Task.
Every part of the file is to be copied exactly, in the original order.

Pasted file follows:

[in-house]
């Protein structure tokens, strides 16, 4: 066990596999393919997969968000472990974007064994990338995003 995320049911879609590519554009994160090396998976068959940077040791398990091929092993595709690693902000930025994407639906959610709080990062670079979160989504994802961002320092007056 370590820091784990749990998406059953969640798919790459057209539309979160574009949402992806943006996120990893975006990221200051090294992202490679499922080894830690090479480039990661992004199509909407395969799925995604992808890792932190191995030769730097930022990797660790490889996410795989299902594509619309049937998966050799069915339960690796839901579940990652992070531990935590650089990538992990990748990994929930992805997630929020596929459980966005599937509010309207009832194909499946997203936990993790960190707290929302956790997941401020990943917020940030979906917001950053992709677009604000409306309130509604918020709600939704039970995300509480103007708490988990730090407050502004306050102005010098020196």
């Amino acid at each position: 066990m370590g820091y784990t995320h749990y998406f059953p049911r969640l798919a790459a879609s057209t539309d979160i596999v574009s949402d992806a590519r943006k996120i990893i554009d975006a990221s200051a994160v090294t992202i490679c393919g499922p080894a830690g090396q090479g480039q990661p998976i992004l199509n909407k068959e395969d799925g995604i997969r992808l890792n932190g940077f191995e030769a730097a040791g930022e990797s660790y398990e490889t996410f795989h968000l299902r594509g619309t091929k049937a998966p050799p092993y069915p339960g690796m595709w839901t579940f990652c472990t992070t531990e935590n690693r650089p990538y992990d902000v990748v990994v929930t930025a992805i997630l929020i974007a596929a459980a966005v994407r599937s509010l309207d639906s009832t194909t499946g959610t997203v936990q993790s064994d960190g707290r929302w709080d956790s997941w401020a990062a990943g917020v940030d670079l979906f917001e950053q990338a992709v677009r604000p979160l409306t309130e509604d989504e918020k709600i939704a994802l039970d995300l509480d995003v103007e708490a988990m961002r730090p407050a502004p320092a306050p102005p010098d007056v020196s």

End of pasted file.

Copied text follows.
[in-house]
């Protein structure tokens, strides 16, 4: 066990596999393919997969968000472990974007064994990338995003 995320049911879609590519554009994160090396998976068959940077040791398990091929092993595709690693902000930025994407639906959610709080990062670079979160989504994802961002320092007056 370590820091784990749990998406059953969640798919790459057209539309979160574009949402992806943006996120990893975006990221200051090294992202490679499922080894830690090479480039990661992004199509909407395969799925995604992808890792932190191995030769730097930022990797660790490889996410795989299902594509619309049937998966050799069915339960690796839901579940990652992070531990935590650089990538992990990748990994929930992805997630929020596929459980966005599937509010309207009832194909499946997203936990993790960190707290929302956790997941401020990943917020940030979906917001950053992709677009604000409306309130509604918020709600939704039970995300509480103007708490988990730090407050502004306050102005010098020196």
């Amino acid at each position: 066990m370590g820091y784990t995320h749990y998406f059953p049911r969640l798919a790459a879609s057209t539309d979160i596999v574009s949402d992806a590519r943006k996120i990893i554009d975006a990221s200051a994160v090294t992202i490679c393919g499922p080894a830690g090396q090479g480039q990661p998976i992004l199509n909407k068959e395969d799925g995604i997969r992808l890792n932190g940077f191995e030769a730097a040791g930022e990797s660790y398990e490889t996410f795989h968000l299902r594509g619309t091929k049937a998966p050799p092993y069915p339960g690796m595709w839901t579940f990652c472990t992070t531990e935590n690693r650089p990538y992990d902000v990748v990994v929930t930025a992805i997630l929020i974007a596929a459980a966005v994407r599937s509010l309207d639906s009832t194909t499946g959610t997203v936990q993790s064994d960190g707290r929302w709080d956790s997941w401020a990062a990943g917020v940030d670079l979906f917001e950053q990338a992709v677009r604000p979160l409306t309130e509604d989504e918020k709600i939704a994802l039970d995300l509480d995003v103007e708490a988990m961002r730090p407050a502004p320092a306050p102005p010098d007056v020196s």